BEIJING/MARSEILLE, France (Reuters) – Chinese conglomerate HNA Group [HNAIRC.UL] Co-Chairman Wang Jian died during a business trip in France on July 3 in what local police said appeared to be an accidental fall from a wall while posing for a photograph.
Wang, 57, is regarded as the architect of an eye-popping $50 billion acquisition spree that saw HNA accumulate assets ranging from a stake in Deutsche Bank AG to high-profile overseas properties. Under pressure from Beijing, HNA has since sold off many of those assets to slash debt.
He was in charge of HNA’s strategy and ran day-to-day operations, sources familiar with the matter have said, while his fellow chairman and co-founder Chen Feng was often the public face of the group.
His death complicates the troubled conglomerate’s efforts to restructure and pay off borrowings, and could increase pressure on HNA to reveal more about its oft-criticized opaque ownership.
“He stood on the edge of a sharp drop to get his family to take a picture of him and fell,” he said.
Wang held a 15 percent stake in HNA. The group is controlled by a New York-based foundation and a China-based charity that together hold 52 percent of HNA shares. Chen also holds a 15 percent stake.
Shareholders have promised that in the event of leaving the company or dying they would pass their stakes to the New York charity fund, according to a document seen by Reuters. It was not immediately clear how binding those promises were.
An aviation-to-financial services conglomerate that counts Hainan Airlines Co as its core asset, HNA’s recent sales include holdings in companies such as Hilton Worldwide Holdings Inc, Park Hotels & Resorts and Spain’s NH Hotels.
Wang’s death couldn’t have come at a worse time, said Brock Silvers, founder and managing director of Kaiyuan Capital, a Shanghai-based investment advisory firm.
“Deleveraging pressures on HNA continue to be enormous, and all such plans will probably now be revisited as the management team reconstitutes itself,” he said.
Wang told employees earlier this year that the company’s difficulties were the result of a “major conspiracy” against the ruling Communist Party and President Xi Jinping by foreign and domestic “reactionary forces”, according to an internally-distributed email.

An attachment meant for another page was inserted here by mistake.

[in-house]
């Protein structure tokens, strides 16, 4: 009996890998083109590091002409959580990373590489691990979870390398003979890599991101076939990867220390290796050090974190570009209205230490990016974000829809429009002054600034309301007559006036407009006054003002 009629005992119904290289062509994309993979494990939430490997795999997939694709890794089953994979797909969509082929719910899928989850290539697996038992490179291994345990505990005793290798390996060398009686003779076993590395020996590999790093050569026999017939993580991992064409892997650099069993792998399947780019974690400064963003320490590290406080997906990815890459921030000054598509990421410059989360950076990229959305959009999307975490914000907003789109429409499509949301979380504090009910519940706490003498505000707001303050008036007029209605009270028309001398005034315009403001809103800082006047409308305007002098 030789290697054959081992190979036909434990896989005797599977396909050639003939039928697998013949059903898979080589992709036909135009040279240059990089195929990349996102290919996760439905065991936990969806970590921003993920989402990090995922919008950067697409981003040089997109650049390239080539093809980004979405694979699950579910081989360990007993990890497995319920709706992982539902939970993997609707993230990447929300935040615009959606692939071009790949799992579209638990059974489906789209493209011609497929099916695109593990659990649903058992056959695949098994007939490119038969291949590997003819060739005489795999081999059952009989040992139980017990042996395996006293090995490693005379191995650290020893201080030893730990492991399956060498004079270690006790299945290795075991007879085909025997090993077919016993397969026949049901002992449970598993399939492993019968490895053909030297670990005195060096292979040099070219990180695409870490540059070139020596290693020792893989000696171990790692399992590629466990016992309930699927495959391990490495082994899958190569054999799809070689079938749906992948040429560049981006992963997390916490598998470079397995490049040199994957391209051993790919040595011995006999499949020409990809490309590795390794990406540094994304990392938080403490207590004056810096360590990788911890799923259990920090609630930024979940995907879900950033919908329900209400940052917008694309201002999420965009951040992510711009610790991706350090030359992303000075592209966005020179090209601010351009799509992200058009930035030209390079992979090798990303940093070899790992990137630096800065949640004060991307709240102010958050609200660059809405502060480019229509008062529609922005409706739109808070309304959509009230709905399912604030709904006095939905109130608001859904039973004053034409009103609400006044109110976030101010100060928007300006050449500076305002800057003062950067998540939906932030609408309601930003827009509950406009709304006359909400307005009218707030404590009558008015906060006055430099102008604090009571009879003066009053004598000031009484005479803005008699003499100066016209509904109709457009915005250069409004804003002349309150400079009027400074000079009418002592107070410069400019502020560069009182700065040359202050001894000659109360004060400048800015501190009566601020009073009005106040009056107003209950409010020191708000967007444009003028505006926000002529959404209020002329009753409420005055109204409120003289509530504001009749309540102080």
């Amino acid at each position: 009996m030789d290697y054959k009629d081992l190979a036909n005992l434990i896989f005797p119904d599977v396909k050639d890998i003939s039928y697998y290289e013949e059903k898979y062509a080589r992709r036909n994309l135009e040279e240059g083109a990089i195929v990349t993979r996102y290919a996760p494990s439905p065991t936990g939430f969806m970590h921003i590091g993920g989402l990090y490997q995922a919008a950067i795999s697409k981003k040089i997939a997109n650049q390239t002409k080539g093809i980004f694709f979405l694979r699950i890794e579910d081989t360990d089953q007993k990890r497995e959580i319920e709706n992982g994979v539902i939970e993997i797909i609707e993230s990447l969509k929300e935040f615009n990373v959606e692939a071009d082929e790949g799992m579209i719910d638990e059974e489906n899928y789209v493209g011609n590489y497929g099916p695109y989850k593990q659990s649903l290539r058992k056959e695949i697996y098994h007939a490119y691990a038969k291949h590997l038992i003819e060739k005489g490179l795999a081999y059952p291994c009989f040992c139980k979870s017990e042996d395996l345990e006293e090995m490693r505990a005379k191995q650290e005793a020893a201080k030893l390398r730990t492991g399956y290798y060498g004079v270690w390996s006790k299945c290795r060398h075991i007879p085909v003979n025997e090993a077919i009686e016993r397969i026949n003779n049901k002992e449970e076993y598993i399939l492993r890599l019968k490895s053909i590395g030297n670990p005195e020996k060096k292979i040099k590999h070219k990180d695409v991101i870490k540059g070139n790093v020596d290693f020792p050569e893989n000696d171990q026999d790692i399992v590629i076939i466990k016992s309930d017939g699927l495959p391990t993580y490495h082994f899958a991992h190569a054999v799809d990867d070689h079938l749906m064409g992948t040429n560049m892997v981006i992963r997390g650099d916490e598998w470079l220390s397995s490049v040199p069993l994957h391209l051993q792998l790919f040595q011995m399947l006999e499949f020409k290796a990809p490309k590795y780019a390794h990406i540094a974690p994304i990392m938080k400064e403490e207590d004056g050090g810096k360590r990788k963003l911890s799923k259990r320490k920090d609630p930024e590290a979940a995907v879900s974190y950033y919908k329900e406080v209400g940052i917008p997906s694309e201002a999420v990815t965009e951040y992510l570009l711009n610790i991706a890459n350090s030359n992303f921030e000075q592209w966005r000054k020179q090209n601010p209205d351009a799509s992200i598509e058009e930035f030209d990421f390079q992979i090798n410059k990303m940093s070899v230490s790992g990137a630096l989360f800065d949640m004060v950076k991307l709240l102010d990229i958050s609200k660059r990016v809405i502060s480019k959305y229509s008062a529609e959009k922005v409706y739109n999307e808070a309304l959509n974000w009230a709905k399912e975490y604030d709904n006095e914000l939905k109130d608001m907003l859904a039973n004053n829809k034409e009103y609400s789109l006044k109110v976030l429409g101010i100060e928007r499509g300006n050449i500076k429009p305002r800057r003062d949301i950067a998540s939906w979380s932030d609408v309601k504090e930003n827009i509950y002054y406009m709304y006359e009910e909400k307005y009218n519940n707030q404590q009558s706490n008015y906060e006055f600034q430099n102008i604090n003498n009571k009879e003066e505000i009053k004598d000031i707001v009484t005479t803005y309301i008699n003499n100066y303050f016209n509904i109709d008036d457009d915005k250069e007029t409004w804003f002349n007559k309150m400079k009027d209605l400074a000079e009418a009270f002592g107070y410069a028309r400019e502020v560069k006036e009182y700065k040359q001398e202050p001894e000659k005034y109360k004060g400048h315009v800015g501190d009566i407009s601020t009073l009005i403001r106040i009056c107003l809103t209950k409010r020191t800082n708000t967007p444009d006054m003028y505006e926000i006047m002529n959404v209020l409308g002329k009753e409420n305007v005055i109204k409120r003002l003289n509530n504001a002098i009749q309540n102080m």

However, the embattled group appeared to have won a reprieve of sorts recently, when at a meeting held by China’s central bank, lenders were told to “support” HNA bonds, Bloomberg and the Financial Times reported last month.
HNA has remained in selling mode: last month, Hainan Airlines said it would offload its stake in Brazilian airline Azul SA, worth around $324 million.
And this week, HNA canceled its A$280 million ($207 million) debt-funded offer to buy the refrigerated trucking arm of Australia’s Automotive Holdings Group Ltd. The seller cited cashflow problems at HNA as a factor.
China’s clampdown on aggressive overseas deals has also seen the likes of Dalian Wanda Group offloading billions of dollars worth of assets last year, while Anbang Insurance Group [ANBANG.UL] was taken over by the government this year.
Wang graduated from the Civil Aviation University of China with a degree in airline management and held an MBA from the Maastricht School of Management in the Netherlands.
“HNA Group extends deepest condolences to Mr. Wang’s family and many friends,” HNA’s board and management team said in a statement.
“Together, we mourn the loss of an exceptionally gifted leader and role model, whose vision and values will continue to be a beacon for all who had the good fortune to know him, as well as for the many others whose lives he touched through his work and philanthropy.”
Social media posts about Wang’s death appeared to have been censored on China’s tightly controlled internet soon after the news was announced by the group. “HNA Wang Jian died” briefly ranked 11th on Twitter-like Weibo’s hot topics page, but was quickly gone from the top 50.
“It’s really shocking news to us,” said an employee who works in finance at HNA, declining to give his name.
“Everyone in the office is talking about it, but we don’t know what impact it will have on the company’s direction.”
($1 = 1.3539 Australian dollars)
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